Tuesday, May 21, 2013

Remembering Buddy – the Extraordinary, Dearly Loved Cavalier King Charles Spaniel

                Buddy was as close to the perfect dog as any could be, and we miss him very much.  He came to live with us in January of 2005, freshly fixed at 8 months.  We had him for a short seven years and four months when his kidneys suddenly gave out over a period of just two weeks. 
                We had to have him put him down on May 4 – probably the most difficult thing my wife Kay Lynne and I have done in 48 years of marriage. 
                The reason is that Buddy was not an ordinary dog.  He hardly ever barked, he didn’t chase cats or birds, and he never chewed on the furniture.  All he did was love everyone and anyone.  I often said that “Buddy had never met a person or dog or other animal he didn’t like.”  In fact, I don’t think we ever heard him growl.
                He was our constant companion, especially in recent years as we’ve gotten older and were at home more.  Buddy’s first love was Kay Lynne.  He bonded with her on the way home from the airport (he was flown to Seattle from Arkansas, where he was born – a harrowing eight hours in a dog crate with a change of plane to boot), and she was the one who first gave him love and cradled him on her lap when he arrived.  From then on, he was only truly happy when he was by her side. 

           This cute puppy pic was the one that helped us decide on Buddy -- originally named Rudy
               Originally, one of the reasons we got a dog, was that hopefully he would be a fishing companion for me.  At the time we got him we lived on Bainbridge Island and I had a boat.  I thought he would love to go out on the water with me when I went fishing.  How wrong I was.
                On his first trip out on the boat, he paced around as we got going.  About five minutes into the journey he jumped up onto Kay Lynne’s lap and remained there for the rest of the trip.  A fishing dog Buddy was not.   His behavior displayed his dislike for motion of any kind.  He never liked the car – despite our many trips with him – but he always was ready to go at the drop of a hat because he just wanted to be with “his people.”
                Buddy did love the outdoors and a grassy lawn or field.  And he loved to smell the myriad of aromas on the leaves of bushes.  That’s why he was happy in our back yard, small that it is.  He had green grass and bushes all around.  He spent many happy hours out there.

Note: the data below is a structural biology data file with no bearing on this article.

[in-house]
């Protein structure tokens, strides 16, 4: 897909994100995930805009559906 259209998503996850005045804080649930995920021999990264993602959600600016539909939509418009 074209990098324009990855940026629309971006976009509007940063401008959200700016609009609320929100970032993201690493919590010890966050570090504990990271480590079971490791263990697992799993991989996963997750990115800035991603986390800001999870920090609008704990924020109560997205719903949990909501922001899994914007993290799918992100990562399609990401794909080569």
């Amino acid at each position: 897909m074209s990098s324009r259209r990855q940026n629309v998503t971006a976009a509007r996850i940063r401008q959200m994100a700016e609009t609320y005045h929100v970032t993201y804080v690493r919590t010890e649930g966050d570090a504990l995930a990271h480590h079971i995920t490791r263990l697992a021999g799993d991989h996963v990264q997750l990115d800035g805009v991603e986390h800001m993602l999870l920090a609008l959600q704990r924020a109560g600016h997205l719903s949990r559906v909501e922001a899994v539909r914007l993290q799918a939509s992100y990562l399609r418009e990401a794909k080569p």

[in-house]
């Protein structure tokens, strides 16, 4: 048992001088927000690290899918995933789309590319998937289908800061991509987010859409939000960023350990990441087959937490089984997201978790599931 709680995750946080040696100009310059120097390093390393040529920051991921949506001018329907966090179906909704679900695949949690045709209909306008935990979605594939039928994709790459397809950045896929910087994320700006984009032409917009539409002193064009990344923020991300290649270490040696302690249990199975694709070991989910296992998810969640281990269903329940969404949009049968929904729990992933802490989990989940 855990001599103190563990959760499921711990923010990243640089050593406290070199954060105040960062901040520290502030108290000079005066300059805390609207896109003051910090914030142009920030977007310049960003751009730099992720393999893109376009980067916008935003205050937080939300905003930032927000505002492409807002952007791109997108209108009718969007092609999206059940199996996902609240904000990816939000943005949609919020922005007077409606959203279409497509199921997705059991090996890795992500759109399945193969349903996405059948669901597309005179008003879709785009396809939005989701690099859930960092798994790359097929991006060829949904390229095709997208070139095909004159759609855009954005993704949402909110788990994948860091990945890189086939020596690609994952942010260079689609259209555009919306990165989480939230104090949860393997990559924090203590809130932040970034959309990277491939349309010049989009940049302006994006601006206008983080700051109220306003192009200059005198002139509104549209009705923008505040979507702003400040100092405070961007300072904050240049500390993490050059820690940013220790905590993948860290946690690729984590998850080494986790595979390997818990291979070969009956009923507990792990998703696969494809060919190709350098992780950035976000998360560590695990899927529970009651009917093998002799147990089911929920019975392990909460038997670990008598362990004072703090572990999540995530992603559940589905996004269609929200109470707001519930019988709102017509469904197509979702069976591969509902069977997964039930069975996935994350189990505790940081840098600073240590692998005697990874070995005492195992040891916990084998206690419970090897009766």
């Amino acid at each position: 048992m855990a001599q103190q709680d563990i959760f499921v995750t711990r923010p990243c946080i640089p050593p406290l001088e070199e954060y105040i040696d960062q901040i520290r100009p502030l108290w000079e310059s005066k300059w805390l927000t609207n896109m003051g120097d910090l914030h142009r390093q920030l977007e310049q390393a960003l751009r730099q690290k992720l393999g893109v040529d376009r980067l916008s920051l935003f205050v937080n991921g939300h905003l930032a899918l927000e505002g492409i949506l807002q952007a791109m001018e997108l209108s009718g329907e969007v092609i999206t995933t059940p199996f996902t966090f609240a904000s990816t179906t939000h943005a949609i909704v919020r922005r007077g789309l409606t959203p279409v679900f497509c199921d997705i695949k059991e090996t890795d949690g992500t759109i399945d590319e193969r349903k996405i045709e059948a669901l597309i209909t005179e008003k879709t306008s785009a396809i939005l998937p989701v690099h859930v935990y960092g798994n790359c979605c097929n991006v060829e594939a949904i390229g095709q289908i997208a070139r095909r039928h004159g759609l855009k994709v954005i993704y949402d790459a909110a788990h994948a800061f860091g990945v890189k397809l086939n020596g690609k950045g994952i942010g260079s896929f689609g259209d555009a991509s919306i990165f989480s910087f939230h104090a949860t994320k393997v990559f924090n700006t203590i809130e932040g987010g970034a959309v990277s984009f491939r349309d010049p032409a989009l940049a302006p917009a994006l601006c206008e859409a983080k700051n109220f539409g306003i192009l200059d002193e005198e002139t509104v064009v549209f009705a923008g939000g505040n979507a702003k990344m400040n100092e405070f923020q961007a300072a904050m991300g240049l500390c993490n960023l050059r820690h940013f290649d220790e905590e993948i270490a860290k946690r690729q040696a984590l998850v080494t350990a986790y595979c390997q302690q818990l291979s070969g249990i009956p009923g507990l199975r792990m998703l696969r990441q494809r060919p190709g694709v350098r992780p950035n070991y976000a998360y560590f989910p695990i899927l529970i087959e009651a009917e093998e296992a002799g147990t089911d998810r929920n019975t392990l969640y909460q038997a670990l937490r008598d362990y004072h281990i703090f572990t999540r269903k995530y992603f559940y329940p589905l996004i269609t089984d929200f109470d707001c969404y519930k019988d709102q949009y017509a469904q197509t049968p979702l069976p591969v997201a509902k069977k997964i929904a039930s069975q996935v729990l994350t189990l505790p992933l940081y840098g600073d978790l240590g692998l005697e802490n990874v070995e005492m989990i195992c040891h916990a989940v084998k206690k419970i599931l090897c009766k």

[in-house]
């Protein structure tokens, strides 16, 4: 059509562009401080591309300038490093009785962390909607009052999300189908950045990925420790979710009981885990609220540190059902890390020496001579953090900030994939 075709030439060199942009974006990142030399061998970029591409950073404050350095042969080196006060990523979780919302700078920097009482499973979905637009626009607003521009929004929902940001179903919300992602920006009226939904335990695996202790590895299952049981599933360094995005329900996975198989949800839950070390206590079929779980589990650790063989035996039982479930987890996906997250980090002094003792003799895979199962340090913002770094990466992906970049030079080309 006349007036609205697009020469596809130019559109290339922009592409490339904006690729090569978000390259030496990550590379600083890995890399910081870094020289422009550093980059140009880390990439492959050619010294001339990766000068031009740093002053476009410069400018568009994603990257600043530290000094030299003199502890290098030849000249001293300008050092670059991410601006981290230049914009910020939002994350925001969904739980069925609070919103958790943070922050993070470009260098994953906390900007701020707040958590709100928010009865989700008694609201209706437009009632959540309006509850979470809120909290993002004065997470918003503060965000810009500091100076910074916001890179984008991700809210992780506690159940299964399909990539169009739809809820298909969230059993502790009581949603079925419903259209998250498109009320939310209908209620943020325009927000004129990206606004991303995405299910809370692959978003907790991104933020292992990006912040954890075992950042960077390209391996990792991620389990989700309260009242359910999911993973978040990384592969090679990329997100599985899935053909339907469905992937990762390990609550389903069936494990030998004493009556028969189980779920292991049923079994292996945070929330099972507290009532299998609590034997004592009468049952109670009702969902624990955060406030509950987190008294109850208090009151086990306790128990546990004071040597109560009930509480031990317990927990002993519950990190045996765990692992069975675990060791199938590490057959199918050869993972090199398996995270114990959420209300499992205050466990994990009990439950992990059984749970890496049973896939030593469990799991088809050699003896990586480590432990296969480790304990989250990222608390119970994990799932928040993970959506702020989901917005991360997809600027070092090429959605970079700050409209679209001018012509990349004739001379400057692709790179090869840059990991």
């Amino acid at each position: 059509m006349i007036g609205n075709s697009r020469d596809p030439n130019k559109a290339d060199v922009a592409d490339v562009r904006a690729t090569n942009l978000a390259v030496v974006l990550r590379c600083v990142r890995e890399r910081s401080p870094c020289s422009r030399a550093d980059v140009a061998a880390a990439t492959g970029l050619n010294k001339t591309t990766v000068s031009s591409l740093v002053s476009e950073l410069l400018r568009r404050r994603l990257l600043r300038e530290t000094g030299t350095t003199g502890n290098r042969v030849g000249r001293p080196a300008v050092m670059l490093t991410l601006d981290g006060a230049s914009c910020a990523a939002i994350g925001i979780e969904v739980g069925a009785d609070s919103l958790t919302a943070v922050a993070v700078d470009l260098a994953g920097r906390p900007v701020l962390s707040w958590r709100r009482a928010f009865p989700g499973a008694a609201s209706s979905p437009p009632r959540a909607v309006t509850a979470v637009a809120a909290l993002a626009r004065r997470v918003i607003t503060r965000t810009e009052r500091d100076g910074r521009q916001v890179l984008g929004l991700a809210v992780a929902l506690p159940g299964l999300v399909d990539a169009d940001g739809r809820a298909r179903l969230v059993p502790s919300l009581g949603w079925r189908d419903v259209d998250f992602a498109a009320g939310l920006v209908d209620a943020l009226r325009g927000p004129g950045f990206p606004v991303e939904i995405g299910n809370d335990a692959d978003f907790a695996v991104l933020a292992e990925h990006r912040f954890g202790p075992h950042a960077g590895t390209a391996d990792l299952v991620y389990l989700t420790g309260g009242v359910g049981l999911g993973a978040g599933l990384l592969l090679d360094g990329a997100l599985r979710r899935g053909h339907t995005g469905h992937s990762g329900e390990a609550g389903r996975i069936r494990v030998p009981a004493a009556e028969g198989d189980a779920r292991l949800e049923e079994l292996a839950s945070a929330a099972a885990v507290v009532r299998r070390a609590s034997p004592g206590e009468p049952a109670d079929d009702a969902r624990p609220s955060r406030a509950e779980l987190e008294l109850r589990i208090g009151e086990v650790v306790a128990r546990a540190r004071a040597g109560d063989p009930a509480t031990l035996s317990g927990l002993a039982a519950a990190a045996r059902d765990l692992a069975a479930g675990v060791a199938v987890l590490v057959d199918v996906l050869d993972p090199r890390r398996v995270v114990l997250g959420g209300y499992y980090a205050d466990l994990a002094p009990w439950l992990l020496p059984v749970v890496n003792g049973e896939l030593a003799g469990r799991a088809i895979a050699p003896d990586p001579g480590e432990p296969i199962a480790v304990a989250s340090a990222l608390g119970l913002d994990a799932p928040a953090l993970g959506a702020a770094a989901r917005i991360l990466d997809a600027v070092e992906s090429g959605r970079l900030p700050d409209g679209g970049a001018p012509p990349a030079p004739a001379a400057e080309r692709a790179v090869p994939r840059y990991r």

One of his favorite places was in Oregon at the home of our son Gregg and family where he could run at will and enjoy the acreage of their classic remodeled farm house.  Buddy loved to roam the perimeter of the yard and enjoy all the fragrances of the bushes which grace the setting.  He could scamper around on the spacious lawn and just plain have fun.  All we had to say was, “You wanna go see Talli and Hayley and Aubrey and Gregg and Elaine and Jack (their dog)?” and he would spin in pirouettes, his way of expressing joy and happiness.
              Buddy loved all of our grandkids including the smaller ones.  Nathan, Doug and Jamie's son, now 4-1/2, would ride on Buddy's back when he was 2 or 3, loving to play "horseback".  Buddy was always a willing participant.  Our youngest granddaughter, Ally, (Nathan's almost 2-year-old sister) loved to follow him around the house, calling out, "Buddy", "Buddy".

 One of my favorite pics - granddaughter Aubrey with Buddy on their porch exactly seven years ago.

              But all is just a memory now.  Buddy’s ashes were spread over a nearby apple orchard, appropriately honoring his love of trees, bushes and the grassy outdoors. 
              So farewell, faithful  friend and companion.  You will always have a spot in our hearts.


Ralph Higgins said...

We know that feeling well. It seems as we get older it's more and more difficult. After our two Aussies were gone, I told Ralph I never wanted another dog. Well, that didn't last long. Now we adore our mini Aussie, Dakota. Ralph's hoping he goes before 'Cota.
Best to you guys, Gayle

Ralph Higgins said...

Gayle wrote a comment that popped up under my name, but I agree with everything she said.

I'll just add that I grew up and lived most of my life with dogs. I know all too well the pain in losing your best friend or friends. And a dog is your best friend. Who else would put up with a biped. But then, maybe a dog is just a furry human with four legs. It sure seems like it sometimes. Our dog Dakota is more human than dog, as was Buddy.

I'm sorry for the loss of Buddy.

Roger Koskela said...

Thanks for the good wishes, Ralph and Gayle. This truly was a tough one, but we're doing better now. We appreciate very much your comments. Hope we can see you guys this summer sometime.